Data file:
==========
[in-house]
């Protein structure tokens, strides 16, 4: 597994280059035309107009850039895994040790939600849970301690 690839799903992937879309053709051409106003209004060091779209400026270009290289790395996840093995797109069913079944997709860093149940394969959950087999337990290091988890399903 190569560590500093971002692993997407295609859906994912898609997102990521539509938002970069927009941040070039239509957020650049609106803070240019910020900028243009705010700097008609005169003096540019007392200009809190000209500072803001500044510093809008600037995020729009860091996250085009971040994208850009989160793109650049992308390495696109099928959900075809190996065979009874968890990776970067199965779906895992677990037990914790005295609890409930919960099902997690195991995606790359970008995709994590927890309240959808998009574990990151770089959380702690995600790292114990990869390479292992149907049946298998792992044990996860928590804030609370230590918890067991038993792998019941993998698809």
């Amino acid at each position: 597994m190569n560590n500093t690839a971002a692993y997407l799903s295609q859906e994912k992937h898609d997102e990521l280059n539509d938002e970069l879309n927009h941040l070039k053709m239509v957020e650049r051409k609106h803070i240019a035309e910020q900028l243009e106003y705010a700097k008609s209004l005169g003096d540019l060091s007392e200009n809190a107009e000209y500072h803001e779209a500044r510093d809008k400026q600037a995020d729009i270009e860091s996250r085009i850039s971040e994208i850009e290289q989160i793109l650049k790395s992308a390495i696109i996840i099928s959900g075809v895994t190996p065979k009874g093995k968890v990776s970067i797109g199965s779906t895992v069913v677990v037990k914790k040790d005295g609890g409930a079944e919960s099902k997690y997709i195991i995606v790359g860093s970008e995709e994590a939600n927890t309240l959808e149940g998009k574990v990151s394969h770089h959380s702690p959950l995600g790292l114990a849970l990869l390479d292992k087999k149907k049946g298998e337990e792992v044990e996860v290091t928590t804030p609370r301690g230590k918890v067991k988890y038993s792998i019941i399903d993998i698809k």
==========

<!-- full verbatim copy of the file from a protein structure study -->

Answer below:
[in-house]
């Protein structure tokens, strides 16, 4: 597994280059035309107009850039895994040790939600849970301690 690839799903992937879309053709051409106003209004060091779209400026270009290289790395996840093995797109069913079944997709860093149940394969959950087999337990290091988890399903 190569560590500093971002692993997407295609859906994912898609997102990521539509938002970069927009941040070039239509957020650049609106803070240019910020900028243009705010700097008609005169003096540019007392200009809190000209500072803001500044510093809008600037995020729009860091996250085009971040994208850009989160793109650049992308390495696109099928959900075809190996065979009874968890990776970067199965779906895992677990037990914790005295609890409930919960099902997690195991995606790359970008995709994590927890309240959808998009574990990151770089959380702690995600790292114990990869390479292992149907049946298998792992044990996860928590804030609370230590918890067991038993792998019941993998698809």
């Amino acid at each position: 597994m190569n560590n500093t690839a971002a692993y997407l799903s295609q859906e994912k992937h898609d997102e990521l280059n539509d938002e970069l879309n927009h941040l070039k053709m239509v957020e650049r051409k609106h803070i240019a035309e910020q900028l243009e106003y705010a700097k008609s209004l005169g003096d540019l060091s007392e200009n809190a107009e000209y500072h803001e779209a500044r510093d809008k400026q600037a995020d729009i270009e860091s996250r085009i850039s971040e994208i850009e290289q989160i793109l650049k790395s992308a390495i696109i996840i099928s959900g075809v895994t190996p065979k009874g093995k968890v990776s970067i797109g199965s779906t895992v069913v677990v037990k914790k040790d005295g609890g409930a079944e919960s099902k997690y997709i195991i995606v790359g860093s970008e995709e994590a939600n927890t309240l959808e149940g998009k574990v990151s394969h770089h959380s702690p959950l995600g790292l114990a849970l990869l390479d292992k087999k149907k049946g298998e337990e792992v044990e996860v290091t928590t804030p609370r301690g230590k918890v067991k988890y038993s792998i019941i399903d993998i698809k």